As we all know, the All-Star Game is coming to Coors Field this summer. The realization that the Home Run Derby will again be in the Mile High City has folks salivating at the idea of seeing the game’s premier sluggers compete in the event. Ken Griffey Jr. dominated the 1998 Derby by beating out sluggers such as Mark McGwire, Jim Thome, and Colorado’s own Vinny Castilla. Speculation will run rampant in the coming months about if the humidor will be used or who will compete. With that in mind, here are some of the players I’d like to see compete in this year’s Home Run Derby.
Twins designated hitter Nelson Cruz must have secret access to the Fountain of Youth. At 40-years-old Cruz is proving he can still slug with the best of them. It’s been over a decade since Cruz participated in the 2009 Home Run Derby while with the Rangers, losing in the finals to Prince Fielder.
Cruz was offered a chance to participate in 2015, but turned it down because he said he was “tired” after the 2009 one and didn’t want that to impact his current Mariners teammates. Regardless, I want to see the old timer take on the young whipper-snappers in the game.
At the age of 22, Juan Soto has already established himself as one of the game’s premier hitters. His raw talent helped propel the Nationals to their first World Series title in 2019 and he seems poised to be a perennial MVP candidate for years to come.
In 318 games, Soto already has 71 home runs and is showing no signs of stopping. The youngster is a key component of the new baseball generation, so why not let him loose and see how many rockets he can launch in Colorado?
Vladimir Guerrero Jr.
Vlad Jr. put on quite a show in 2019 as a rookie. With only eight home runs leading into the event, he stunned everyone by blasting 29 homers in the first round to pass Josh Hamilton’s 2008 record for most home runs in a single round. He then slugged 40 bombs in a multi-tiebreaker showdown with Joc Pederson.
Taking on fellow rookie Pete Alonso, Guerrero hit only 22 home runs but set a new grand total record of 91 home runs in the Derby. If he can put together that kind of performance in Cleveland, I can’t help but fantasize if he could eclipse the 100 home run mark in Colorado.
Who says pitchers can’t hit? Since his stateside arrival in 2018, Shohei Ohtani has turned heads with his ability to hit. In his first pitching start of 2021, Ohtani made history as the first pitcher to bat second in a game since 1903. Not only did Ohtani throw 101 mph in the first inning, he followed it up with a towering moonshot in his first plate appearance.
His ability to launch baseballs to all corners of the stadium makes him an intriguing option for the event, and if we believe hard enough, he could probably launch one to the actual moon.
The “Polar Bear” stormed onto the scene in 2019 with the Mets when he set a new record for most home runs by a rookie with 53 long balls. Pete Alonso’s 23-22 Home Run Derby victory was partly overshadowed by Guerrero’s absurd power display, but he had a fantastic trip to the finals in his own right by narrowly defeating Carlos Santana and Ronald Acuña Jr. Seeing Alonso have a rematch with Guerrero at Coors Field could result in one of the greatest showdowns in Home Run Derby history.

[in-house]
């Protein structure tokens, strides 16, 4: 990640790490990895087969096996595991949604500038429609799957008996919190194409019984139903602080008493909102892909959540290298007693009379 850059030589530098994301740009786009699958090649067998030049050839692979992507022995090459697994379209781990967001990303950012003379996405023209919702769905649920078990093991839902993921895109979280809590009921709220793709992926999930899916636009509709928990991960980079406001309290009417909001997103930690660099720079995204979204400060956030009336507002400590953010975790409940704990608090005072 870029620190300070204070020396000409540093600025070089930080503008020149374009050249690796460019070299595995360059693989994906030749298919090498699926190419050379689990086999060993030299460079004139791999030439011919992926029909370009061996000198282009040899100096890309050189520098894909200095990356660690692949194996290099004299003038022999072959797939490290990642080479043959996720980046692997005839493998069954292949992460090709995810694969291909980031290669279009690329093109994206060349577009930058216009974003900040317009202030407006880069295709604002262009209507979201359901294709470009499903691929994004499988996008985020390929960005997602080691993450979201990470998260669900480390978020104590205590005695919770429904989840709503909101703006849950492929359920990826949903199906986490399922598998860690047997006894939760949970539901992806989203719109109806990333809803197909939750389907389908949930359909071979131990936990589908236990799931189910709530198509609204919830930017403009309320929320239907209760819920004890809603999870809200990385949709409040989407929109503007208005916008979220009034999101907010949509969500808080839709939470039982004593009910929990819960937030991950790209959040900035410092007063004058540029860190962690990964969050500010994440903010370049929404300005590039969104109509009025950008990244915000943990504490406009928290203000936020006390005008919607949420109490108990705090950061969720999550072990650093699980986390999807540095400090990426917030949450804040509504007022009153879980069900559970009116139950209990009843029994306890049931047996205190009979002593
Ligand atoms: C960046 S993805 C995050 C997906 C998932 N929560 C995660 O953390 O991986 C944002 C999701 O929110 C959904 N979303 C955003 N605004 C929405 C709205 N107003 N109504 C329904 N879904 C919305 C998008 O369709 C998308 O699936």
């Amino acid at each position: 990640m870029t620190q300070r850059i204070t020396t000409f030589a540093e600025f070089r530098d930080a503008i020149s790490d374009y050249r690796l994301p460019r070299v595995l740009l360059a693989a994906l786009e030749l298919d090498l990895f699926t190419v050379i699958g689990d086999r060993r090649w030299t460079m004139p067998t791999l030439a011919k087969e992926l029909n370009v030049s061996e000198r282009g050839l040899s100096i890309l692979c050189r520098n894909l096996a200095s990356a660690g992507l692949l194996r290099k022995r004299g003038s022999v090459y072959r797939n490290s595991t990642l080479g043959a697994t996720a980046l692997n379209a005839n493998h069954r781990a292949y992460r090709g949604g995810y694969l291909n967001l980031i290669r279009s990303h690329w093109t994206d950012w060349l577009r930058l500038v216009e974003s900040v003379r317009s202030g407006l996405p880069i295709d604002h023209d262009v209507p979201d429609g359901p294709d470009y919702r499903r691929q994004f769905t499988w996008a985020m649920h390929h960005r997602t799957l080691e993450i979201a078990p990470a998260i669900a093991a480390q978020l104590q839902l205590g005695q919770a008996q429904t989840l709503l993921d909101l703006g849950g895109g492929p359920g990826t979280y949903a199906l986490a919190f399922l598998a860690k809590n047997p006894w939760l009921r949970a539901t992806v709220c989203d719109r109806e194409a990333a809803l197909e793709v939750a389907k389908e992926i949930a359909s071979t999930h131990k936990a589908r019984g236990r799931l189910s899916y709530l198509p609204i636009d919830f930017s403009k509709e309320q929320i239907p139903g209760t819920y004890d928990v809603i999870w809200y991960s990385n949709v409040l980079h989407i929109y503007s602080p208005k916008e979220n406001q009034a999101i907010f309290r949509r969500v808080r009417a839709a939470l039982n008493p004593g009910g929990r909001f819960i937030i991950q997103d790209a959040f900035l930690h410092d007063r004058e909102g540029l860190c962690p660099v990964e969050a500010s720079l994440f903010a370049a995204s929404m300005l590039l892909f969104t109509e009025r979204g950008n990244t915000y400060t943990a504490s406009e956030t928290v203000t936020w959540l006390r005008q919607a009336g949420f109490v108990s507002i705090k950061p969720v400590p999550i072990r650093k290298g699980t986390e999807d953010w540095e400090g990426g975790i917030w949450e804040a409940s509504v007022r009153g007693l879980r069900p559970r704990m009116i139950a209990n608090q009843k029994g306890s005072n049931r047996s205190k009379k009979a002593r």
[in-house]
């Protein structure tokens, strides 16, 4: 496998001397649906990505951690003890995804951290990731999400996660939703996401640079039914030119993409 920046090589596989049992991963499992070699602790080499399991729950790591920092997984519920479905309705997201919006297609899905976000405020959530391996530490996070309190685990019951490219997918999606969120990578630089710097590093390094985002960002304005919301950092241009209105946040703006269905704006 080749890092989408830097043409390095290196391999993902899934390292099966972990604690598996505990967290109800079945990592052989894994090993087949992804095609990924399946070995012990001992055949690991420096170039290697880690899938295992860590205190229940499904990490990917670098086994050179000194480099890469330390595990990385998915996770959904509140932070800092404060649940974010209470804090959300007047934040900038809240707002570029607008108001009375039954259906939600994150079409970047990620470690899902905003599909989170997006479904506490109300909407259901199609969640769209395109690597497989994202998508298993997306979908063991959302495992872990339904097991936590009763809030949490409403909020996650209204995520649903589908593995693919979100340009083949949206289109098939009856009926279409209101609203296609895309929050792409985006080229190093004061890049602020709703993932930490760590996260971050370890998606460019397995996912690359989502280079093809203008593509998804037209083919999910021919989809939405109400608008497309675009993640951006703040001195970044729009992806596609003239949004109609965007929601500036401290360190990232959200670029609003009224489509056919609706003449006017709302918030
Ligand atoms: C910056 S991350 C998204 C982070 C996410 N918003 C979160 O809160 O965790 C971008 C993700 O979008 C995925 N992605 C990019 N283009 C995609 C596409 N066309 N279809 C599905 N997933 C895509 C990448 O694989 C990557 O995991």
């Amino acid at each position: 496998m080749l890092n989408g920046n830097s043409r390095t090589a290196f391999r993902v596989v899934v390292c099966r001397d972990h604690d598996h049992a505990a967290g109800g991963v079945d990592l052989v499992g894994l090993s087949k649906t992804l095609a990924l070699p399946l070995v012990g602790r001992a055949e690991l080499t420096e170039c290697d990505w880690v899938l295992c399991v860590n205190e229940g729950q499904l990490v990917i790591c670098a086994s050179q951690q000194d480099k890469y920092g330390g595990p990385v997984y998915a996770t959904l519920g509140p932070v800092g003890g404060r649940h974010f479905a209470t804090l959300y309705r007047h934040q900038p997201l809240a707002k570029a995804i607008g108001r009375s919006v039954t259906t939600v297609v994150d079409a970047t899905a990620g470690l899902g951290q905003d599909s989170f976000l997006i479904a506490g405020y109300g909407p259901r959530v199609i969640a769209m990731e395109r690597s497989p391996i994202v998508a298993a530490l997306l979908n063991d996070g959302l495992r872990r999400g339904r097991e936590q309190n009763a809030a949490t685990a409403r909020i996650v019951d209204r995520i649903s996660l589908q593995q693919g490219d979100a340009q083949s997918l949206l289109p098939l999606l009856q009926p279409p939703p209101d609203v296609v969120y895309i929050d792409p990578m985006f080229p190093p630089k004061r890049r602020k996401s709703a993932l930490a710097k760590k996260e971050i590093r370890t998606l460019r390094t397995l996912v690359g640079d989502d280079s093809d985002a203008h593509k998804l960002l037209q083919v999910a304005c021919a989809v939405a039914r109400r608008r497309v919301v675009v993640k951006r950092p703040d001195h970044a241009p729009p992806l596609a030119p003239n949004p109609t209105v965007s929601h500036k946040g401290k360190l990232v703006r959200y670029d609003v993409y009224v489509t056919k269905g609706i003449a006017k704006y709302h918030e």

Stanton is no stranger to hitting moonshots at Coors Field. In his career at Coors Field, Stanton has hit 10 home runs including an eye-popping 504-foot missile in 2016. Let’s not also forget that Stanton was the champion of the 2016 Derby in San Diego. The outfielder set a record of 61 home runs before that was eclipsed by Guerrero in 2019. A healthy Stanton, combined with the thin altitude air and that easy power stroke of his, could result in multiple 500-foot shots; and that my friend is what I am here for.
This one is at the top of many fans’ wish list. Mike Trout has made a name for himself as the best player of the generation, which is why we all want to see him unleash raw power against a sphere of rawhide. Trout has had his fair share of home run highlights, like slugging a 524-foot home run or hitting an elementary school. The mythos of Mike Trout can only grow if fans finally get to see him mash in a Home Run Derby, especially if Coors Field is the venue.
I would be remiss if I didn’t include a Rockies homegrown talent I’d like to see complete in the event. Trevor Story is a home run hitting machine. In 2019 he claimed the record for being the fastest shortstop to reach 100 careers home runs. In 2018, #StoryTime demolished Giants pitching by hitting 1,380 feet worth of home run, which included a 505-foot blast. It seems only right that Story should get to defend his house like Vinny Castilla did with his third place finish in 1998.
Let ‘em fly
Regardless of who ends up competing, fans and players alike will be in for one entertaining evening when the 2021 Home Run Derby takes place on Monday, July 12. Who do you want to see in the 2021 Home Run Derby? Sound off in the comments!
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Jon Gray may be pitching his final season in Colorado but that isn’t weighing on his mind. Nick Groke chronicles how Jon Gray has grown into his own skin as a pitcher and how he is finding success in 2021. Most importantly however, is that Gray is just being himself. “I’m having a lot more fun this year. I’m not letting things kill me,” Gray said. “I’m just doing my best each time, enjoying baseball no matter the result.”
Carlos Estévez has the potential to be a lock-down reliever for the Rockies, but it will have to come from consistency. Thomas Harding notes that Estévez is making changes, including throwing his changeup more often, but Harding writes that “the improvements of Estévez’s secondary pitches will matter only when he can spot his fastball properly.”
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